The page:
The UK political class struggles to conceive of what a multinational state actually meansby Matthew O'Toole / May 21, 2019 / Leave a comment
The word “Brexit” has caused problems even as the act of Brexit has been stifled.The success of the mindlessly circular and self-defeating mantra “Brexit means Brexit” was the first sign that the mystical energy of the word would come to overpower the actual practice of leaving the European Union.
But worse than the riddle-like quality of the term is the deceptiveness of its component parts—Britain and exit. Especially the first part. As we know, Britain has not yet exited. The primary reason for this is a misunderstanding over what Britain is. Much of the discourse in London—whether in parliament or the media, among Remainers and Leavers alike—rests on the assumption of a coherent and unitary nation state named Britain. This entity is ascribed with qualities both negative and positive. Britain has always had problems with European integration, we are told. But Britain punched above its weight thanks to EU membership, it is also argued.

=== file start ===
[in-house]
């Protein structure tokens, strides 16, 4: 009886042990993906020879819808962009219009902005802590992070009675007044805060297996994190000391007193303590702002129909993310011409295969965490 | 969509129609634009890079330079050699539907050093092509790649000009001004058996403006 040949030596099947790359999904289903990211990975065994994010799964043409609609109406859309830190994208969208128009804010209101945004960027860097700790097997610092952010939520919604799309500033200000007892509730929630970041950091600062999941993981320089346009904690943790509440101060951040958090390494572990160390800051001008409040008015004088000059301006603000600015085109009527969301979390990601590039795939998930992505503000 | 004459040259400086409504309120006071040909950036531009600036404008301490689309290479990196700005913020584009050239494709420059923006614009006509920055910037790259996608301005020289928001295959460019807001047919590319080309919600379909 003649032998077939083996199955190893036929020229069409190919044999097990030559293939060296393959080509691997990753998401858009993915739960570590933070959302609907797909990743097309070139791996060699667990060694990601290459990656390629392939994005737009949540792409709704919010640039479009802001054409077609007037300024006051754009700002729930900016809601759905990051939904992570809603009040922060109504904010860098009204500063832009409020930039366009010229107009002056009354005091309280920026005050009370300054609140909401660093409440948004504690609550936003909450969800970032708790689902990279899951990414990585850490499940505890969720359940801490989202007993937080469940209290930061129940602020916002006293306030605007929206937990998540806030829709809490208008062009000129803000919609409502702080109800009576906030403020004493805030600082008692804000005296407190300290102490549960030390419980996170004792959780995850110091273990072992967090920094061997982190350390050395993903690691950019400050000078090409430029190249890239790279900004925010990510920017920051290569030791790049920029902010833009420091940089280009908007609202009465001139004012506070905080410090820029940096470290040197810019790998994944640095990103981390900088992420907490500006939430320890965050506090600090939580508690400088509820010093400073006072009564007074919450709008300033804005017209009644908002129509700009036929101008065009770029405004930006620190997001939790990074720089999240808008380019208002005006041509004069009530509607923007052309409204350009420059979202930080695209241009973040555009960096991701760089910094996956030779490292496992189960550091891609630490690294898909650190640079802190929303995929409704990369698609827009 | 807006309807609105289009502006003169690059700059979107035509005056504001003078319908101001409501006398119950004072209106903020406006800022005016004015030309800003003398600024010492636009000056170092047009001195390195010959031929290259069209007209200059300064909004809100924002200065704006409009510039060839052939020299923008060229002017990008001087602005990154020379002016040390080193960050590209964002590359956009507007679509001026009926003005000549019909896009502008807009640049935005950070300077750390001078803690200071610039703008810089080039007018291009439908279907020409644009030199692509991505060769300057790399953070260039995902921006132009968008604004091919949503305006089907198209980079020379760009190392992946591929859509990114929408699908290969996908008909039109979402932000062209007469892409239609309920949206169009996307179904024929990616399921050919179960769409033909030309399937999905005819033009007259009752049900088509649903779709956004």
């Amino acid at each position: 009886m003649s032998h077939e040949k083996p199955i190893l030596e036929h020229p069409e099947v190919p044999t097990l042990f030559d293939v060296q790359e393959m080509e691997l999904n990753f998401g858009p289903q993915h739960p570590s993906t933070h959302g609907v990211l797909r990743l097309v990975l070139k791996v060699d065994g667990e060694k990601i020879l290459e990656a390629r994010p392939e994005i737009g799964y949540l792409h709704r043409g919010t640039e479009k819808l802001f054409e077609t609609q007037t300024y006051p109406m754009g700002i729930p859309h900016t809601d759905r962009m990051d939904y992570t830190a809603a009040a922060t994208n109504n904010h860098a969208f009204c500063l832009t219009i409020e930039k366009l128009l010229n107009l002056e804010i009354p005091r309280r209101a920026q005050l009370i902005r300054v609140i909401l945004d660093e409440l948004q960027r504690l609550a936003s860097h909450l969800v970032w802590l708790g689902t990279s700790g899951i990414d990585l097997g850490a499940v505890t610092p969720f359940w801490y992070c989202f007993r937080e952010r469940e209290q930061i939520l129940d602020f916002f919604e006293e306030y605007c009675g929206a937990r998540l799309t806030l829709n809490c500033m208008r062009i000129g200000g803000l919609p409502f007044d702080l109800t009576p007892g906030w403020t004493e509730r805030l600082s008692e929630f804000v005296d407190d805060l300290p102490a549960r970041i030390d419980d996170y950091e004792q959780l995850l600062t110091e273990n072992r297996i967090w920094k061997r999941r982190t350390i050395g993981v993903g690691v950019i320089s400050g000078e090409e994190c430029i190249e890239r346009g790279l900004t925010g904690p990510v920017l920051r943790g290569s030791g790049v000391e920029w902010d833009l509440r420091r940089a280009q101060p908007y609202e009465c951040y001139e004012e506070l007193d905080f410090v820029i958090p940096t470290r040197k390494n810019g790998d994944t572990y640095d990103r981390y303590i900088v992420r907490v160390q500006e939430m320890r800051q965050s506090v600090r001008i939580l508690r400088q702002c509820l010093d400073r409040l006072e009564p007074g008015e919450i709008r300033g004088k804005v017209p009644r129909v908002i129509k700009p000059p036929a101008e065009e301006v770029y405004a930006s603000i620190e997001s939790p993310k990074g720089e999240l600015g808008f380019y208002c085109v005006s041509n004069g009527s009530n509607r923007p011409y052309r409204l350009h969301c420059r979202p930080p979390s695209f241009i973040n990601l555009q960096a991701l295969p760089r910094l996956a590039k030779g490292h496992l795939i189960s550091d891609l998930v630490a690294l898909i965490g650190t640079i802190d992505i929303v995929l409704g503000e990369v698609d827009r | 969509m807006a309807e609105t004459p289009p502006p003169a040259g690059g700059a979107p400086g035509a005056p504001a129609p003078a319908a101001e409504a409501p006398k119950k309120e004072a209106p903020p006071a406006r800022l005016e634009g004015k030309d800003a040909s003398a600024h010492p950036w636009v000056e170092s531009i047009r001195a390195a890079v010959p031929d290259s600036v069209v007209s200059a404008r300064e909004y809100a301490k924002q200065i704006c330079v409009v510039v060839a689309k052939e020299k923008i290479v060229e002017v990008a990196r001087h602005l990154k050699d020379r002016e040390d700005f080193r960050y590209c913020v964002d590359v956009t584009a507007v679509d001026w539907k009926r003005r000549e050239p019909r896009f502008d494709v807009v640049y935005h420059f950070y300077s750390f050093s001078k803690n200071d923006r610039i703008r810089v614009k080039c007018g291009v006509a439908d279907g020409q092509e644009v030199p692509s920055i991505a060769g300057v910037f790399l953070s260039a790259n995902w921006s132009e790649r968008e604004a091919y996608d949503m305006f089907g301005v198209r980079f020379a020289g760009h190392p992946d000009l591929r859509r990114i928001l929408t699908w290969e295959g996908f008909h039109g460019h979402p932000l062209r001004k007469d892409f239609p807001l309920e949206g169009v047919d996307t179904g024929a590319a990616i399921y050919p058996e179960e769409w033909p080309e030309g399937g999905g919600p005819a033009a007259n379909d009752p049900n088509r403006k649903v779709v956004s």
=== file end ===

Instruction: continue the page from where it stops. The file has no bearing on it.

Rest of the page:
These sentiments may be true. But they usually ignore the single most distinctive thing about the state: that it is a union of nations with institutions and identities that are profoundly distinct from one another. No other EU member state fields multiple national football teams. None have multiple national churches. For anyone who thinks such matters of national identity are irrelevant to high politics, I have a movie I’d like you to watch: it’s called The Last Five Years.
It is now nearly half a decade since Scotland voted to remain in the United Kingdom. Having had roles in the UK government campaigns in both the Scottish referendum in 2014, and the EU referendum in 2016, I am often struck by how rarely the two are discussed alongside one another. The currents of identity and nationhood that inform both—in different ways—are linked because they share this island. But it is extraordinary how UK elites have become so blind to the ways their politics are shaped by the existence of separate national realities and psychologies inside the state they think they run.
If the Scottish National Party had not had a post-independence referendum surge in electoral support, it would not have been able to liquidate Scottish Labour in the 2015 UK general election. And David Cameron would not have been able to subtly appeal to English nationalism in that same election, with…